Willamette Law Online

Oregon Court of Appeals


State v. Wall

Summarized by: 

Date Filed: 09-26-2012
Case #: A146689
Brewer, J. for the Court; Armstrong, P.J.; and Duncan, J.
Full Text Opinion: http://www.publications.ojd.state.or.us/Publications/A146689.pdf

Criminal Procedure: In order for a criminal defendant to be required to wear restraints at his or her trial, whether the restraints are visible or not visible, the state must adduce evidence that would permit the court to find that the defendant poses an immediate or serious risk of committing dangerous or disruptive behavior, or that he or she poses a serious risk of escape.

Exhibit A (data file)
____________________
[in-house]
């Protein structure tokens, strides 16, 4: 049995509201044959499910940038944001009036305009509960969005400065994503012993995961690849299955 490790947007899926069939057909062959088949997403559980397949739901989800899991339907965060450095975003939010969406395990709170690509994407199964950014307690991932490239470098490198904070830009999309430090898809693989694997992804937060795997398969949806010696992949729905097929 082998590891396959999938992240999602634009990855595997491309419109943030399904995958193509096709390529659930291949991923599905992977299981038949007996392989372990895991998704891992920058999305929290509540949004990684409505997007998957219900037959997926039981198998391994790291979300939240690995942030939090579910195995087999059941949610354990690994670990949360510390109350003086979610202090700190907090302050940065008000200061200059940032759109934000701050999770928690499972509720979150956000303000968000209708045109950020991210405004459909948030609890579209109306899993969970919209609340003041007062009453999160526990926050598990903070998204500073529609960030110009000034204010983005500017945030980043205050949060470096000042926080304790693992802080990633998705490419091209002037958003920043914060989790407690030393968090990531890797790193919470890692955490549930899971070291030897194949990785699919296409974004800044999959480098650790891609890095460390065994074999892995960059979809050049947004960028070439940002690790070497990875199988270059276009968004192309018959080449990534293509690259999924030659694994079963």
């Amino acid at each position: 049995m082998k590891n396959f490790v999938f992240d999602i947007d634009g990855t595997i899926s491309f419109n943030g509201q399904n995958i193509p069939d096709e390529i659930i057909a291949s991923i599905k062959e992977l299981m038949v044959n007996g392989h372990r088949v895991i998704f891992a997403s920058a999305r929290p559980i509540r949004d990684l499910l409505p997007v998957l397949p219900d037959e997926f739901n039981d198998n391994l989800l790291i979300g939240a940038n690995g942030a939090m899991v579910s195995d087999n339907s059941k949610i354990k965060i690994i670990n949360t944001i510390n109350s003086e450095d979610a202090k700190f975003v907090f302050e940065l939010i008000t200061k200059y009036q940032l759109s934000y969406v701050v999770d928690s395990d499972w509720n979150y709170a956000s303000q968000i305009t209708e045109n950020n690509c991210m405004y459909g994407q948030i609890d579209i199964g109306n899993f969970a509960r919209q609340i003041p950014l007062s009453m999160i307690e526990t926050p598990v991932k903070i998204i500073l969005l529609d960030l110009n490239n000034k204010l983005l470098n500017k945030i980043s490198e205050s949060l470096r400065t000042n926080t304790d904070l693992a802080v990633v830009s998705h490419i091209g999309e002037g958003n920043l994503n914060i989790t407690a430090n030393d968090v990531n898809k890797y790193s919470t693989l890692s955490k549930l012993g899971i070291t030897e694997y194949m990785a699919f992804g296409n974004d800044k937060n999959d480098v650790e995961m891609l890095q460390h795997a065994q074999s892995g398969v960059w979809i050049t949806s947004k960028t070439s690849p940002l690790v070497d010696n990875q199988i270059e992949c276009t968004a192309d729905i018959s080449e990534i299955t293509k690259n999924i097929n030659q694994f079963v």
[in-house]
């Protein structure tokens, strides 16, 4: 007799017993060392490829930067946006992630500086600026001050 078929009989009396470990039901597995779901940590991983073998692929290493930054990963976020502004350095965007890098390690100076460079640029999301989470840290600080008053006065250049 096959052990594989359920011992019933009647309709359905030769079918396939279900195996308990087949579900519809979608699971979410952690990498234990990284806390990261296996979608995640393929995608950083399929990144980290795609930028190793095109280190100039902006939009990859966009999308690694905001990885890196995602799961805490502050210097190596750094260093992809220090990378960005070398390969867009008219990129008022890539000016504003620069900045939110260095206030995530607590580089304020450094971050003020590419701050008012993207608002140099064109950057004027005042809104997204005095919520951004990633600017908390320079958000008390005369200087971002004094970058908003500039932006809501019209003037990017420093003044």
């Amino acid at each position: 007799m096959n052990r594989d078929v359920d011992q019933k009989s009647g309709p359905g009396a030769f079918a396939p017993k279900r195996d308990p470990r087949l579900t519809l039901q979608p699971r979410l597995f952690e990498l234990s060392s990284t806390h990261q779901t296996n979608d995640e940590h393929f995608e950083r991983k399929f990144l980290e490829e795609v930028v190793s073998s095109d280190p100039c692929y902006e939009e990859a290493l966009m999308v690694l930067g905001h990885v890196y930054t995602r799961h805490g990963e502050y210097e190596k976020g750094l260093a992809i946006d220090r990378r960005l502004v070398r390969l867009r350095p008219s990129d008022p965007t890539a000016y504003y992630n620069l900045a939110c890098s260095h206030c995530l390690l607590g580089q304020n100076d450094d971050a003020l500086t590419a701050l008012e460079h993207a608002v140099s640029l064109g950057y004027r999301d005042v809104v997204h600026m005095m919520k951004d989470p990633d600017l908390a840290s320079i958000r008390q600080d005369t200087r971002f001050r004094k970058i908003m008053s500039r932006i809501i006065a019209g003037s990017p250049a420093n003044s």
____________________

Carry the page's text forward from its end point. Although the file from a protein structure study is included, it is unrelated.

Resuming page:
Following her conditional guilty pleas for DUII and Recklessly Endangering Another Person, in her sole assignment of error, Defendant appealed a judgment of conviction challenging the trial court's denial of her motion to remove leg restraints during her appearance at trial. While the restraints were placed under her clothing and were not visible, Defendant testified that the restraints made her feel like a criminal and that she could not communicate freely with her attorney. According to both Oregon case law and the Oregon Constitution, the defendant in a criminal trial has the right to be free from physical restraint during his or her proceedings. However, this right is not absolute. Pursuant to State v. Glick, a defendant may be restrain.ed during trial, but, in order to do so, a finding must be made by the judge that the defendant poses an imminent and serious risk of escape or troublesome behavior. Here, the Court of Appeals concluded that the record before the trial court was insufficient to reach such a conclusion. Accordingly, the trial court erred in denying Defendant's motion. Reversed and remanded.